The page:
So I wonder about you, my readers. Do you feel like you’ve grown up? If so, what makes you feel that way?
I will say A Clockwork Orange is a Heavenly book, although you may feel you’ve gone through Hell before it is done.
No, really, that’s pretty much all I have to say! Woo-hoo! Four more years!
First let me say that I hope all of my readers are safe and well after the Super-storm. Hopefully, the fact that you are able to read this post will mean that you are.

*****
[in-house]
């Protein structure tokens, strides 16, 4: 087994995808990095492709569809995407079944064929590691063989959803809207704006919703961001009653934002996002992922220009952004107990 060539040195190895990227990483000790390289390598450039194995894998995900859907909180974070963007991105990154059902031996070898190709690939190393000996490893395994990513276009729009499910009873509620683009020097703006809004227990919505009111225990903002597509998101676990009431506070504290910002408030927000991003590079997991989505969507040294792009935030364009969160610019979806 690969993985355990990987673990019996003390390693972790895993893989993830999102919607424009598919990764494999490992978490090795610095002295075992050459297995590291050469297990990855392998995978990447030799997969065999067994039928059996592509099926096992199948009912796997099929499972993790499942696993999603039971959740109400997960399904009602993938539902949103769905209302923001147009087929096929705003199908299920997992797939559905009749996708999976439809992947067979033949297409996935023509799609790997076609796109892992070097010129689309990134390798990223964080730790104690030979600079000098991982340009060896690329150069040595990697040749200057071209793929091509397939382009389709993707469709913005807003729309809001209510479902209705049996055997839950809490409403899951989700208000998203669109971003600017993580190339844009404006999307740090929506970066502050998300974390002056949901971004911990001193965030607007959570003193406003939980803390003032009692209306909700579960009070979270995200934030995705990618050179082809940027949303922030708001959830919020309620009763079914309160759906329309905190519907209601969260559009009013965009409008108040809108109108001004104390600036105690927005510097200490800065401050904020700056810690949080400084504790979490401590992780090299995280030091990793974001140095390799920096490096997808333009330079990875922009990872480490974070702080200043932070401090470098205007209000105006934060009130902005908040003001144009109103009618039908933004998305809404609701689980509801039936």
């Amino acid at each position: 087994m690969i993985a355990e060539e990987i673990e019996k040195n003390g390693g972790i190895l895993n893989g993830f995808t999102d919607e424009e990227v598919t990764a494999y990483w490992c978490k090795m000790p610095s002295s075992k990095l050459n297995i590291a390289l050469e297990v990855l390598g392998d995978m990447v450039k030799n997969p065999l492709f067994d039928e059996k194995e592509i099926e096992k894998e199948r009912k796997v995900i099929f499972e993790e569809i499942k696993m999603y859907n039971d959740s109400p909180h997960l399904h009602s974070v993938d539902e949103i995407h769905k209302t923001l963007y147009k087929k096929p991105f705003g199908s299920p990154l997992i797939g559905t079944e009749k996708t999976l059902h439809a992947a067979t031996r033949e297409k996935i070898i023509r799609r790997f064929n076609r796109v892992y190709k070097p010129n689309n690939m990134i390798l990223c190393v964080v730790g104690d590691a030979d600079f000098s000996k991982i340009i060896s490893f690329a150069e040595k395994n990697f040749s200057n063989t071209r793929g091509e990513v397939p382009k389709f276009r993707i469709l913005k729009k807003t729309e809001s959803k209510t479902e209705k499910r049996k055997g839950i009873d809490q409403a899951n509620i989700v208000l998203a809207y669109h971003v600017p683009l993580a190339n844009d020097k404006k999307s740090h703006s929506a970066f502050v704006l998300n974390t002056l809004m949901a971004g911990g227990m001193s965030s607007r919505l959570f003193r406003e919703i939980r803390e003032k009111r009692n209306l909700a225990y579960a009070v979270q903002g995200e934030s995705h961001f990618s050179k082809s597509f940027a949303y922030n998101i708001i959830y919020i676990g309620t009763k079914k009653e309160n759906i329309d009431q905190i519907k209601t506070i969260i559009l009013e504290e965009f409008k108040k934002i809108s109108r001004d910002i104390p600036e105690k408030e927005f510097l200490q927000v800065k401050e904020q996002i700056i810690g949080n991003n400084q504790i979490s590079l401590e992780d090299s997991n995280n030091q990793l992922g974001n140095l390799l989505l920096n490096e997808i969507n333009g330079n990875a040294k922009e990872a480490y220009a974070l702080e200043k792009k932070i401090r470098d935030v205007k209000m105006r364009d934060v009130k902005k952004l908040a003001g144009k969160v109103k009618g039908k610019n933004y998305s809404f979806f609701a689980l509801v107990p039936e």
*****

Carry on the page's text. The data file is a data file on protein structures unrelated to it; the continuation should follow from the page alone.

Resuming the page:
I’m warning you now, this blog post is not one of my typical ones. It’s mostly going to be opinion, without any real review. This has been a very dense couple of weeks for me. I don’t mean dense as in stupid, although I have been a little out of it. I mean dense as in packed full. Some good things have happened, like a trip out of town and getting a new job. Mostly, though, my brain is packed full, and the packing material feels like concrete. Much of this is due to the impeding election. I am always honest here, so I will share that I am an Obama supporter. Considering what I’ve already discussed with you about my life, and my irreverent attitude, this is probably not a real surprise to anyone. What HAS surprised me has been the complete inability of anyone, including myself, to discourse rationally on this subject. I am certain that most people feel the way they do for reasons based in what they perceive to be reality, although I had thought previously that reality was finite and agreed upon by everyone. I’ll be perfectly frank about my terror at the prospect of Mitt and his merry band of Right Wing Nut Jobs being in charge of me and mine. After Tuesday, I am hopeful reality will sync up, and the country I grew up in will return to some sense of decency. Either that or my next entry will come to you from a bunker in an undisclosed location.